How Much Will My Social Security Benefits Be?

How Much Will My Social Security Benefits Be?
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The Social Security Administration has three types of benefit programs available to you and other U.S. citizens who meet the federal agency’s requirements. Each program -- retirement, disability and survivor's -- pays monthly benefits to you and your family. However, your benefit amounts are determined by several factors including whether you are still working, the age you start receiving payments and how much you made during your lifetime.

Determining Benefits

The Social Security Administration determines your benefit amounts based on your earnings' record. The more you made when you worked, the higher your benefit rate. For retirement benefits, the agency uses 35 years of your earnings to calculate your benefit amount. If you have years when you had little to no income, those years may be averaged into the 35 years, which lowers your benefit rate. Your disability and survivor's benefits are determined by your earnings as well. Each year, the agency calculates your benefit amounts and sends you an annual Social Security statement detailing what you’re entitled to receive.


There are several factors that affect your Social Security benefit payments. One is the age you receive your benefits. For example, your surviving spouse or ex-spouse receives 100 percent of your full-benefit rate if she is at her full retirement age, but only 71.5 percent if she is between 50 and 59. You can receive your retirement benefits before or after reaching your full retirement age, which can affect your benefits as well. Your retirement age depends on when you were born; it is 65 if you were born after 1937 and 67 if you were born after 1960. The younger you are, the less you receive. Another factor is work. You can continue to work and receive benefit payments from the three programs, but it will lower the amounts you receive.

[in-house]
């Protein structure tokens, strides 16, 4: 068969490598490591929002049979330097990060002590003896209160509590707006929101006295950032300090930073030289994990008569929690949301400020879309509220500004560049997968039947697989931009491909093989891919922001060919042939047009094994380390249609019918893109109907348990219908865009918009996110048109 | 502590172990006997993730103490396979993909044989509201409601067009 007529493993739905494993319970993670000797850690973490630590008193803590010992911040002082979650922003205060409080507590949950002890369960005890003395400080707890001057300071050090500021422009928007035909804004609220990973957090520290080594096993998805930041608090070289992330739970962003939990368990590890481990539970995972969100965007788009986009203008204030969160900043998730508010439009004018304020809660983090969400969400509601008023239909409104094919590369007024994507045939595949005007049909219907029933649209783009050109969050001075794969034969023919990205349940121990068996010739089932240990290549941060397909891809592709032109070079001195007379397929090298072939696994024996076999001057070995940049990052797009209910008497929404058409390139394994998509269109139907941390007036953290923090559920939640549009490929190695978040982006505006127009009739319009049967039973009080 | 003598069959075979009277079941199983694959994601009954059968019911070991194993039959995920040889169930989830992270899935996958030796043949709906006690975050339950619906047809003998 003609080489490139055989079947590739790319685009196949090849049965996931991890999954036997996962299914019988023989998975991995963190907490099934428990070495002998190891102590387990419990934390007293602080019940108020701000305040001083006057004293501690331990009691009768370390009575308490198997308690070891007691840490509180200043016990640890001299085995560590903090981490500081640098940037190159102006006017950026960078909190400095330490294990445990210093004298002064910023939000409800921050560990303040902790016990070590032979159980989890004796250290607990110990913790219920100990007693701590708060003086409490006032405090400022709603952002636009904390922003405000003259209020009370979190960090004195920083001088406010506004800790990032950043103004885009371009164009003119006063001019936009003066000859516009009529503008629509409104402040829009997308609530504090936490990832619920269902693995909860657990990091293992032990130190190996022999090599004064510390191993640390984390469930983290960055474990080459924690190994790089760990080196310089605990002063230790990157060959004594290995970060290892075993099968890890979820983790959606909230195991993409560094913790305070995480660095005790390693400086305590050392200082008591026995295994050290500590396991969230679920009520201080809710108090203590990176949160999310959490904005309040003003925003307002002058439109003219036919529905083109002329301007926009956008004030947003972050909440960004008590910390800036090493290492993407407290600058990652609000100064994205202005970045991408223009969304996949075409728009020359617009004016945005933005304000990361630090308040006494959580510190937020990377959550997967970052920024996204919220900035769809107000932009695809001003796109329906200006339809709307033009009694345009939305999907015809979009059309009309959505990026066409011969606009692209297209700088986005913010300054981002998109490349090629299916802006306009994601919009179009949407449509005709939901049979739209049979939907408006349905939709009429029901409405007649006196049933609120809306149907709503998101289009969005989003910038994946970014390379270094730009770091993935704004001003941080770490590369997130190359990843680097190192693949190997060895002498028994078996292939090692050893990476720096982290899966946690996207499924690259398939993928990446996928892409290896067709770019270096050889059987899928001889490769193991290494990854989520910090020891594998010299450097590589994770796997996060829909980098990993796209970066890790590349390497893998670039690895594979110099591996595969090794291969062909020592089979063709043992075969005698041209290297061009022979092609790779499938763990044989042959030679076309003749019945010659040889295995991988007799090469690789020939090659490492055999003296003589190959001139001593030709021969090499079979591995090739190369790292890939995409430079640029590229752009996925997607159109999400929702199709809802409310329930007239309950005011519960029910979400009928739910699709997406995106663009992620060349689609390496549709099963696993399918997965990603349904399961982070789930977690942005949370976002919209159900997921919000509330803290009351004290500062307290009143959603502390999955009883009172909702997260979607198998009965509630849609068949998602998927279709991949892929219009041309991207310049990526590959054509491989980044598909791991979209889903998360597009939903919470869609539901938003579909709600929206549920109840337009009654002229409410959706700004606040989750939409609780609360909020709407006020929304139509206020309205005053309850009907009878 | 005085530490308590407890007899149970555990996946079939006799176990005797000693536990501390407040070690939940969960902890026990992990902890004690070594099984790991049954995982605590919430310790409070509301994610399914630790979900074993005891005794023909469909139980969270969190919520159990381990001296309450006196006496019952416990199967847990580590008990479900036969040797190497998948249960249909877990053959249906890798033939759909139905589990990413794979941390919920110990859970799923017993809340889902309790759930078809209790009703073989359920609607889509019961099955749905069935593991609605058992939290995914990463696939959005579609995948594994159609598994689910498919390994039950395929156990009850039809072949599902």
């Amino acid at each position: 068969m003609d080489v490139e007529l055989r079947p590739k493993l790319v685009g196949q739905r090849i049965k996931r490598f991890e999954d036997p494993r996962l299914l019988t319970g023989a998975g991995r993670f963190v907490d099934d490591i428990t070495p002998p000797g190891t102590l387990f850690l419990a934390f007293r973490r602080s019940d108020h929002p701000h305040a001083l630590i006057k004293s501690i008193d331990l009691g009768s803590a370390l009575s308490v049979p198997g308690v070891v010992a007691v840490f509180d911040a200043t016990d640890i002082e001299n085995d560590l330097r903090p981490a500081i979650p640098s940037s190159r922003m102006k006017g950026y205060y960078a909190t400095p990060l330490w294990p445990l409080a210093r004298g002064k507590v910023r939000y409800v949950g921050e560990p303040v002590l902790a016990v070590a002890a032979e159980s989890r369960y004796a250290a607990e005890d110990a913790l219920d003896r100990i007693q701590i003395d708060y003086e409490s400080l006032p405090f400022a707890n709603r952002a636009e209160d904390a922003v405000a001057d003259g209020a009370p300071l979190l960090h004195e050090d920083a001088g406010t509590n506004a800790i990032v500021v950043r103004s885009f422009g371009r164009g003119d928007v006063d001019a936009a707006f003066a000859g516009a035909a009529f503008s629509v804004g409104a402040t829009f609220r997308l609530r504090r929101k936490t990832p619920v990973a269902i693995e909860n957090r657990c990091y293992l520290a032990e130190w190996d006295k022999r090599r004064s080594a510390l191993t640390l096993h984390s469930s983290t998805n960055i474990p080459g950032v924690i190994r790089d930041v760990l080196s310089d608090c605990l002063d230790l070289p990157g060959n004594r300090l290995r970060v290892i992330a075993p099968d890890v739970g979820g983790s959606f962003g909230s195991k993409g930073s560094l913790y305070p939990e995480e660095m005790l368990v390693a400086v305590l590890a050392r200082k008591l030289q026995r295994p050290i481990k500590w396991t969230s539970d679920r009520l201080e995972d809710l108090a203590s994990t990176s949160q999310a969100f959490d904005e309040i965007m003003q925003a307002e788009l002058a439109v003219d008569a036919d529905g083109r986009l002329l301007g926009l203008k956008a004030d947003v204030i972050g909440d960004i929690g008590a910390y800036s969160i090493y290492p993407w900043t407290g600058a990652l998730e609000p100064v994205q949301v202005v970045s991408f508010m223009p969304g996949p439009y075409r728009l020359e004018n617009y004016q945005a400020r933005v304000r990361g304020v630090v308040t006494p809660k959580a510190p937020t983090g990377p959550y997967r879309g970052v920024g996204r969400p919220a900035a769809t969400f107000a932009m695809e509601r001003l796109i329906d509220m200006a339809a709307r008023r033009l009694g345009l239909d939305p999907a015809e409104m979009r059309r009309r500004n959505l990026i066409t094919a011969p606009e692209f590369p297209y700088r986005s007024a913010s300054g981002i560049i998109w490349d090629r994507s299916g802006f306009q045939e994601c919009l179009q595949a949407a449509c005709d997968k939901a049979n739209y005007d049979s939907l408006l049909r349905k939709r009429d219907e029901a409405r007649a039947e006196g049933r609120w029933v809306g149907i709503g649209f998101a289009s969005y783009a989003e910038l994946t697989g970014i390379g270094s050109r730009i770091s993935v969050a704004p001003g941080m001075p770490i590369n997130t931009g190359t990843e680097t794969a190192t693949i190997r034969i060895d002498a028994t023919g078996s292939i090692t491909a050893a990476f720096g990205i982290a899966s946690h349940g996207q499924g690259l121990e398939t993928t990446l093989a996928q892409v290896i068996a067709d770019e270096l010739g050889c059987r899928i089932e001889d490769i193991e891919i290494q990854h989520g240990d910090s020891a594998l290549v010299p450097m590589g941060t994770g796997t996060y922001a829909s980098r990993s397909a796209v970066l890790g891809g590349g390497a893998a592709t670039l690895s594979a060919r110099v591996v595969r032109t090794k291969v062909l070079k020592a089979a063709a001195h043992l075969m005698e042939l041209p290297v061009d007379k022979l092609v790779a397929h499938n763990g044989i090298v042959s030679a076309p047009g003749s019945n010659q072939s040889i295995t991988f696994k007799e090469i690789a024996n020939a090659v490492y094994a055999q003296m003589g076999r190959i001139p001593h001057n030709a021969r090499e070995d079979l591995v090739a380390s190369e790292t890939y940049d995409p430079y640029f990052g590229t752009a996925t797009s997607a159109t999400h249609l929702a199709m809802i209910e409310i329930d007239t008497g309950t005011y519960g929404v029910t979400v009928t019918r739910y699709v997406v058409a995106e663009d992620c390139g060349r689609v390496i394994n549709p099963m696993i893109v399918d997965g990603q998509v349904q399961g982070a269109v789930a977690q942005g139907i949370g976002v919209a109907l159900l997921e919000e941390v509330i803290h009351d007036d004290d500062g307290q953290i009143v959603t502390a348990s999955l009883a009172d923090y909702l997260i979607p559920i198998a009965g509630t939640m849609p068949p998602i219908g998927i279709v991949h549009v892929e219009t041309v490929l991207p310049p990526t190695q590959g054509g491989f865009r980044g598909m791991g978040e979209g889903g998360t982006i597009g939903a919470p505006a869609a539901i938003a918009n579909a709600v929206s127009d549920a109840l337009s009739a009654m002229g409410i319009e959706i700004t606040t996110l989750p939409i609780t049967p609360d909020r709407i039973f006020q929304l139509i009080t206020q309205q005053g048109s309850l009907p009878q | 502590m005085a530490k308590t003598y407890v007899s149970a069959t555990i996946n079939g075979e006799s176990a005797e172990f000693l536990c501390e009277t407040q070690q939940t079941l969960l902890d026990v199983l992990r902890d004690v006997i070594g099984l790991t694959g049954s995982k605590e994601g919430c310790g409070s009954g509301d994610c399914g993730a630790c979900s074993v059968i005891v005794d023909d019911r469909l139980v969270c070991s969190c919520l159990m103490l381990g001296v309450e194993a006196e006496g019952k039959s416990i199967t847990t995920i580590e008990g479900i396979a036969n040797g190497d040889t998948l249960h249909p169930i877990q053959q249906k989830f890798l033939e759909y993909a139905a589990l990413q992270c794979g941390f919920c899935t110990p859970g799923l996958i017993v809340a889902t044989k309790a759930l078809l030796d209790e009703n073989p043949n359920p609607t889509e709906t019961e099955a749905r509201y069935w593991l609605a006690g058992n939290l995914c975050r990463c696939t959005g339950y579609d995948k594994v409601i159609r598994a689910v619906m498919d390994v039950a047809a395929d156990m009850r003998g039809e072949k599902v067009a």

Your benefit amounts are also affected by taxation. If you have other taxable compensation such as wages, dividends and interest, the amounts can cause your Social Security benefits to be taxed by the Internal Revenue Service if the total exceeds income guidelines. For example, if your total income tops $25,000, the IRS taxes 50 percent of your Social Security benefits at normal income tax rates, and if it is over $34,000, up to 85 percent is taxed. If you are receiving benefits and you are married, up to 50 and 85 percent of your Social Security payments are taxed if your combined household income exceeds $32,000 and $44,000, respectively.


Besides you, the Social Security Administration pays benefits to your spouse, ex-spouse and dependent children. Each benefit program pays different amounts to your family members. Disability and retirement programs pay up to 50 percent of your benefit rate to your family members, while benefit payments from the survivor's program is based on their ages. For example, your dependent children receive survivor's benefits totaling 75 percent of your benefit rate until they reach 18 or 19 if they’re attending secondary schools.